The issue of antibiotic use in food producing animals is not as black and white as it may seem. There are a lot of brands out there today that boast claims of “no antibiotics ever” or “raised without antibiotics” on their packaging, but what do these claims really mean? Should people avoid buying other products because they may contain unsafe levels of antibiotic residue? Are antibiotics inherently bad? In this post, I will do my best to answer these questions, outline how antibiotics are used on our farm, and explain why this issue is so complex.
In the United States, farmers are permitted to use antibiotics to control, prevent, or treat illness in livestock. All are required to adhere to established withdrawal periods before animals treated with antibiotics or other medications can be slaughtered for human consumption. The same goes for animals used for milk and egg production. In this sense, all animal products that enter the supply chain are free from antibiotics, and can be considered equally safe.
When used correctly, antibiotics can be a wonderful thing. For example, in 2022, one of our goat kids was born blind, or so we thought. It turned out that she had contracted pinkeye in utero, which is rare but not unheard of. Using a single dose of a medication called Draxxin, our vet was able to restore her vision and she grew up without any further medical issues. She is now a promising young goat who will join our milking herd next year.
I can’t claim that we never use antibiotics on our farm, but I can say that when we do use them, we do so responsibly and in a manner that allows us to be completely transparent with our customers. Our policy is to use antibiotics only when medically necessary. We never use antibiotics to promote growth (a practice that has been banned in the U.S. since 2017) and we have only used antibiotics preventatively in one instance. In this particular case, we had just had two goats miscarry within a 24 period, so we chose to treat the remaining pregnant does that had been housed with them in case their abortions were caused by campylobacter. Although we did not yet have a confirmed diagnosis, we felt that the benefits of preventative treatment outweighed the risks, and we wanted to do whatever we possibly could to give our other goats a fighting chance of carrying their pregnancies to term and delivering healthy babies.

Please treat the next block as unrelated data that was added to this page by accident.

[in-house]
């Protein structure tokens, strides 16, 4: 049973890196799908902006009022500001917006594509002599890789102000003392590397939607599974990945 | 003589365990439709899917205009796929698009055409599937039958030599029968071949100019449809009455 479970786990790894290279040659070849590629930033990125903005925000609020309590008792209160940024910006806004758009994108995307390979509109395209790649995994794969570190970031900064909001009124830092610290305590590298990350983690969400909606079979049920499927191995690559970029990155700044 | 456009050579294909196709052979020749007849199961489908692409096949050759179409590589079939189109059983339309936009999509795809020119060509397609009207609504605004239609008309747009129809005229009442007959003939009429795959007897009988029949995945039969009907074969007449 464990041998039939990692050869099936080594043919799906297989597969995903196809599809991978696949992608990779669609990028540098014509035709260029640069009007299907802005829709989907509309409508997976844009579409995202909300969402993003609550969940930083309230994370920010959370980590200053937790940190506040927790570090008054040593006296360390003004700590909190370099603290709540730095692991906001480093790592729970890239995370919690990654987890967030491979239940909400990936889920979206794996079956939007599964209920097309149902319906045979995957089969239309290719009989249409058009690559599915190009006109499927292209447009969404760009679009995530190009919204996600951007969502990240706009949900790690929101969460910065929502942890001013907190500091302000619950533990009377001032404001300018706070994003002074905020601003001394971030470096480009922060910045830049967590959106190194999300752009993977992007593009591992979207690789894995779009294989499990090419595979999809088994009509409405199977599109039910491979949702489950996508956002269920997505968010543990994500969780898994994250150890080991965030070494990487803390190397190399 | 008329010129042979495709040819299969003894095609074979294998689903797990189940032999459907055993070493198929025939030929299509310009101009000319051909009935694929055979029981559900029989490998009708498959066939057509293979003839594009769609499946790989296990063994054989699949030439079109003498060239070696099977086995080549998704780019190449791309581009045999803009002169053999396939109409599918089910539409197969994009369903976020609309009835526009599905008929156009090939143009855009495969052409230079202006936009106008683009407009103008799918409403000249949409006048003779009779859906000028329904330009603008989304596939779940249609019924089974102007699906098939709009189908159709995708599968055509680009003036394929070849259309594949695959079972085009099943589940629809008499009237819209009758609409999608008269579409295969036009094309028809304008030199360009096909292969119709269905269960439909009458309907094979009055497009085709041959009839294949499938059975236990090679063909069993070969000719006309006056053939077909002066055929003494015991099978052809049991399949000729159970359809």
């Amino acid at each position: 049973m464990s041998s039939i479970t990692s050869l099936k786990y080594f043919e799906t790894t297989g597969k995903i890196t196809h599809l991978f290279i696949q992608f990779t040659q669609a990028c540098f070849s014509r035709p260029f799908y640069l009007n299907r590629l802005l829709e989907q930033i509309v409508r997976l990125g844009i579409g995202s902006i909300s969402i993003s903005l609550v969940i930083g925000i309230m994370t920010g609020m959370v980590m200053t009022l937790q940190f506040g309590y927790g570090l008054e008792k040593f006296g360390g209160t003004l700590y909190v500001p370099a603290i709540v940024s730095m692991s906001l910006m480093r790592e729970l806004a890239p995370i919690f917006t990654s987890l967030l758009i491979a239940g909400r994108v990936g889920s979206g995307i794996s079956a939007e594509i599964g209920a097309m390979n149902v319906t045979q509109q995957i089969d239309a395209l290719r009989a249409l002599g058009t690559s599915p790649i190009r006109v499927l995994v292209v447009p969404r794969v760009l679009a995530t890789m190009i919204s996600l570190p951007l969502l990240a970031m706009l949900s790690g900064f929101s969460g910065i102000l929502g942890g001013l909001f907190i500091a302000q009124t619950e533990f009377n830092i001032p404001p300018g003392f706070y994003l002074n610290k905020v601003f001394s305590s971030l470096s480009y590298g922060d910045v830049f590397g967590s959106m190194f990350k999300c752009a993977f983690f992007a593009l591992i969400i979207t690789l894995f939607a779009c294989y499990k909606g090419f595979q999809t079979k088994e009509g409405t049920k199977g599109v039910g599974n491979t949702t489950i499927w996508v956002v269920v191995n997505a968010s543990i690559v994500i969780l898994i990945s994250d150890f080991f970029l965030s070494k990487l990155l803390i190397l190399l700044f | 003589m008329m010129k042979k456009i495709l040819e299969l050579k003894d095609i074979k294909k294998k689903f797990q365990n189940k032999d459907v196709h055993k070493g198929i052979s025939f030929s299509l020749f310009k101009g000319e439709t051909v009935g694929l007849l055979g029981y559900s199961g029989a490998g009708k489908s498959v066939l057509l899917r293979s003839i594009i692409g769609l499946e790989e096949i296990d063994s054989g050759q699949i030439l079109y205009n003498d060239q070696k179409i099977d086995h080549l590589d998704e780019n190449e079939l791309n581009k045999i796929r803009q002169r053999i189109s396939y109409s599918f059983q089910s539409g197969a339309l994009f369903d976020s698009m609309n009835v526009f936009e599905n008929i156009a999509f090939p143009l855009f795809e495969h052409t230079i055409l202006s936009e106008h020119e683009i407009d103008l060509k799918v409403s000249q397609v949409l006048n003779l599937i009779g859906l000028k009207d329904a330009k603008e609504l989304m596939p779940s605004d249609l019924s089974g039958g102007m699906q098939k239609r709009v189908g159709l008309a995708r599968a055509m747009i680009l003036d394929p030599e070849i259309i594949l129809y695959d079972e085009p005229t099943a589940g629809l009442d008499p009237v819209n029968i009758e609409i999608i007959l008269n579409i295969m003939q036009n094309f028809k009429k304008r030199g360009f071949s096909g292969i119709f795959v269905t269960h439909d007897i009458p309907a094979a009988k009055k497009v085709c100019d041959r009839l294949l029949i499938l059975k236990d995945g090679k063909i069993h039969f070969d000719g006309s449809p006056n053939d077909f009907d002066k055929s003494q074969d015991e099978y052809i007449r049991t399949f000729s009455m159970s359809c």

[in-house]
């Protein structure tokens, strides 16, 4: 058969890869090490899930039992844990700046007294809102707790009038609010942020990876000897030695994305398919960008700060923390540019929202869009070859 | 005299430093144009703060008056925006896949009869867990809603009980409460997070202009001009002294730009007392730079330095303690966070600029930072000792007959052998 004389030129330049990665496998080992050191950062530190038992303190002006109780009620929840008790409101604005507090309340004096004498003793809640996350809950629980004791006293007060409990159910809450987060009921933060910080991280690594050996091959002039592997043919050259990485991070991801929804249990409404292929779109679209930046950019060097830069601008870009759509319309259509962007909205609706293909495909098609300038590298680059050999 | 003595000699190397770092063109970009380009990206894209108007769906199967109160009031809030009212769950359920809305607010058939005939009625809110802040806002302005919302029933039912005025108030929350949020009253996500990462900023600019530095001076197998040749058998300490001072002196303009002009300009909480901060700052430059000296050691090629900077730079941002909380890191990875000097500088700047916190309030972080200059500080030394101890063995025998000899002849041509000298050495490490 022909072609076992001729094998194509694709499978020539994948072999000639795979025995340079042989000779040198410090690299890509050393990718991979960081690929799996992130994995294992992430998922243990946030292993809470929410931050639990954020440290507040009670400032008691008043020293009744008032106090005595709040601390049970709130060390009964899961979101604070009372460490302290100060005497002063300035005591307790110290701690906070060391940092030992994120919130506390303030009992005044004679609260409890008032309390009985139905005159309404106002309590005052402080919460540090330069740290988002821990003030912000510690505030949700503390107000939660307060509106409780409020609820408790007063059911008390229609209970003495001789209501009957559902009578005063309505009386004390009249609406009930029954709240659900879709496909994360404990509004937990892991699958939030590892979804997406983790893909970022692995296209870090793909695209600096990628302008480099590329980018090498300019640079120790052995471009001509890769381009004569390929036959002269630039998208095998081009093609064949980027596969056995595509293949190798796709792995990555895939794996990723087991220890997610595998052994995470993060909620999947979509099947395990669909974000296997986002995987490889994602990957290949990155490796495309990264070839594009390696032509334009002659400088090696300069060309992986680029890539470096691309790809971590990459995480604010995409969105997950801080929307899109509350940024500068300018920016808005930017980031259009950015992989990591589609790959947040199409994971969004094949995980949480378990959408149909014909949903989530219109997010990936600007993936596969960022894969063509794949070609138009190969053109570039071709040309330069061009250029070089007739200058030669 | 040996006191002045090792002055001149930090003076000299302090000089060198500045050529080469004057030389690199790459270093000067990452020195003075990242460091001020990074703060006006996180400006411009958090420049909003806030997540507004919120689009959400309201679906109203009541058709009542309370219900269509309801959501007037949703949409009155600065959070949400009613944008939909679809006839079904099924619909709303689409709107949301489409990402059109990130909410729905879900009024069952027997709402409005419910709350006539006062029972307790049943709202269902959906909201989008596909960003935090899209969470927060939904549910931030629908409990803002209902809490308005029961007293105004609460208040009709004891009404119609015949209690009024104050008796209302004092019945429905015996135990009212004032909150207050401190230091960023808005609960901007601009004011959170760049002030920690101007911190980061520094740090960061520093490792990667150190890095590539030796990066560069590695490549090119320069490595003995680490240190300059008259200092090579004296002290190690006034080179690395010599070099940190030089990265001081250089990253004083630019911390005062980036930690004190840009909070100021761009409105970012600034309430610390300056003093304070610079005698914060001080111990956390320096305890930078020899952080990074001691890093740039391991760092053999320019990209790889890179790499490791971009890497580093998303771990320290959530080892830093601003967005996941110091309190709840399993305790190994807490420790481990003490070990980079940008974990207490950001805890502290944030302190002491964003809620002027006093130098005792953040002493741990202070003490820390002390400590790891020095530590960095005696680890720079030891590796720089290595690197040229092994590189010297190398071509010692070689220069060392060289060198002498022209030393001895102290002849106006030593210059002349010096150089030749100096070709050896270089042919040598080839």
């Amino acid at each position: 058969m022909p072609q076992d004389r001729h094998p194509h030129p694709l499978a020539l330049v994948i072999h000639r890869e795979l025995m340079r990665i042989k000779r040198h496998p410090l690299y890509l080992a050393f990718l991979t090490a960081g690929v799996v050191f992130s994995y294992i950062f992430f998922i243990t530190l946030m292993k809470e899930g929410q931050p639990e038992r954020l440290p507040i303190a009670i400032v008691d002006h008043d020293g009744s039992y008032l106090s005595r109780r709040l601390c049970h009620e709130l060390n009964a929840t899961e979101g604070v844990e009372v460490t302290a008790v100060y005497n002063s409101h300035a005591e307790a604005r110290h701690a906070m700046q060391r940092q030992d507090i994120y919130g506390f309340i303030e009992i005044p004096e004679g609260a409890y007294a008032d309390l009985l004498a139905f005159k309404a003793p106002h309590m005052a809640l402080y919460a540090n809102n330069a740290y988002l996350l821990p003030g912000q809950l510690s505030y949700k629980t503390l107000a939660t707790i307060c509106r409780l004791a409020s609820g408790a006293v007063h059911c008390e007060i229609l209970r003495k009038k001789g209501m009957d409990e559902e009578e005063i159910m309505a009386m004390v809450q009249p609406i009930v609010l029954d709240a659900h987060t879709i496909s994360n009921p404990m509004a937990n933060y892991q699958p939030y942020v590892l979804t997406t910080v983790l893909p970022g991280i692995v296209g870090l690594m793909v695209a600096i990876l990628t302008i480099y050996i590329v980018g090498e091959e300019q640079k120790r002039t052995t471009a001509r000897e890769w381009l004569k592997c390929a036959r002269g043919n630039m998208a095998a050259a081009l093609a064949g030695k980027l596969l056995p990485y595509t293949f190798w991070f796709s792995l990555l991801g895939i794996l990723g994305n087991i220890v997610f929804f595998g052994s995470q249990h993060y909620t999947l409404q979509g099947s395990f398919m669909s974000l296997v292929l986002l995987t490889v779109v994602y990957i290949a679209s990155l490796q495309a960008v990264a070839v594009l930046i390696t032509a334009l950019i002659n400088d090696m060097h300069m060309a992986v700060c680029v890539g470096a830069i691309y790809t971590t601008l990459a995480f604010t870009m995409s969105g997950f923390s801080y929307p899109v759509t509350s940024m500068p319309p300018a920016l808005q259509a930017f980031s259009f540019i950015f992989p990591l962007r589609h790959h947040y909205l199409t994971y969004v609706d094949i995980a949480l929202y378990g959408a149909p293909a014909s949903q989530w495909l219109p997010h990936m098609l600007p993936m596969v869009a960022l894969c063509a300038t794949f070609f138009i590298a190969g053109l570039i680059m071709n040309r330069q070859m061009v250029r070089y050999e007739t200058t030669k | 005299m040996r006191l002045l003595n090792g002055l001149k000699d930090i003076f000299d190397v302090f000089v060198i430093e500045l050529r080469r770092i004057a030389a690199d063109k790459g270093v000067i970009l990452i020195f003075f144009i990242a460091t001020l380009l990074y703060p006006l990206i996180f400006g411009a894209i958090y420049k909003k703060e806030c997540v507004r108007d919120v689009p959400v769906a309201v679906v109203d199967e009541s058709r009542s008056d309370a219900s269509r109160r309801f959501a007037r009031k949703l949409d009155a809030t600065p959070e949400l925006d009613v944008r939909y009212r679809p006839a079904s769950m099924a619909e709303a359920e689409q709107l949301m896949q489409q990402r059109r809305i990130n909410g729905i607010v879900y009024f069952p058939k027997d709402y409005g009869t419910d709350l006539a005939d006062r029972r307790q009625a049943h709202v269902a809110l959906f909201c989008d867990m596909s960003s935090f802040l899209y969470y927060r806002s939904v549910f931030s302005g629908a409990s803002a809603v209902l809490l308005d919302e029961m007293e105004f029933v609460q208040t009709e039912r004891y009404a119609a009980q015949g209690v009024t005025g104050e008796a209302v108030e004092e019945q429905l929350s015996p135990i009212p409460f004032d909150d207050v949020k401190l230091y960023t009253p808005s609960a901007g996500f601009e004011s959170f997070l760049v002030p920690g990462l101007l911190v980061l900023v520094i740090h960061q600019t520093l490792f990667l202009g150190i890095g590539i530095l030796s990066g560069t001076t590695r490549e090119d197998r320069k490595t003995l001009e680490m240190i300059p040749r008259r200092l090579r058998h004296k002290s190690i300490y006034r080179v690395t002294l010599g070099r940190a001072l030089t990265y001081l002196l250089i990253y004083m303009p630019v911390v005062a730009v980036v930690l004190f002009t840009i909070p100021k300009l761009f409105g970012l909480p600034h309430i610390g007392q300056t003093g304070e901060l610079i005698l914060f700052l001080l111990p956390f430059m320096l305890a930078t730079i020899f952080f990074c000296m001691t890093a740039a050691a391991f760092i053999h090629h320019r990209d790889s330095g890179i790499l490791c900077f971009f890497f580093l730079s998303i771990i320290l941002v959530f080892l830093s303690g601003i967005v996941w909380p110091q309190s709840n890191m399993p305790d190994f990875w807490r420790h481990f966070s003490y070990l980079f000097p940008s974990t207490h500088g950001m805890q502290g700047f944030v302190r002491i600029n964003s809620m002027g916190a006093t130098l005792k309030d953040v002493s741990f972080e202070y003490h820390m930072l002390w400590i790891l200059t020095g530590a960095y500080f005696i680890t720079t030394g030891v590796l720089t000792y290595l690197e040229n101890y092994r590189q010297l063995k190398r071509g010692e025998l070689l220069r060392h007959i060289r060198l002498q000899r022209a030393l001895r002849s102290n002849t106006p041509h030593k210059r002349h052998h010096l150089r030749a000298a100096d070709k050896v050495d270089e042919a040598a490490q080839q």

I can count on my fingers the number of animals that I’ve administered antibiotics to in the past year, always under the guidance of our veterinary team. From our records, I can also determine the clinical symptoms that the animal exhibited before treatment, the type of medication that was used, the dosage, the date of the treatment, and for how long the medication would remain in the animal’s system. None of the goats that I’ve treated within the past year were milking at the time, but if one was, I would have milked her separately from the others and discarded her milk for a period of time as specified by the drug label or by our veterinarian.
Antibiotics are perfectly safe for use in food producing animals when carefully administered under the appropriate circumstances. On our farm, we practice holistic management, focusing on keeping animals healthy to begin with so that antibiotic treatment is rarely necessary. However, even with the best management, animals sometimes can become ill or injured and require antibiotics in order to heal. It is our belief that it is unethical to deny an animal effective treatment just because it would disallow the use of a certain labeling claim.
The trouble with such labeling claims is that they force us to assess a producer’s track record of antibiotic use with a simple yes or no. Using binary terms does not allow us to gauge how judicious the producer is with their use of antibiotics, and simply opting not to use them at all isn’t always the best answer. Instead of relying on labels, we should be developing relationships with local farmers and opening dialogues about HOW they use antibiotics in their operations to establish a level of transparency and trust within our food system that allows room for the responsible use of antibiotics when necessary.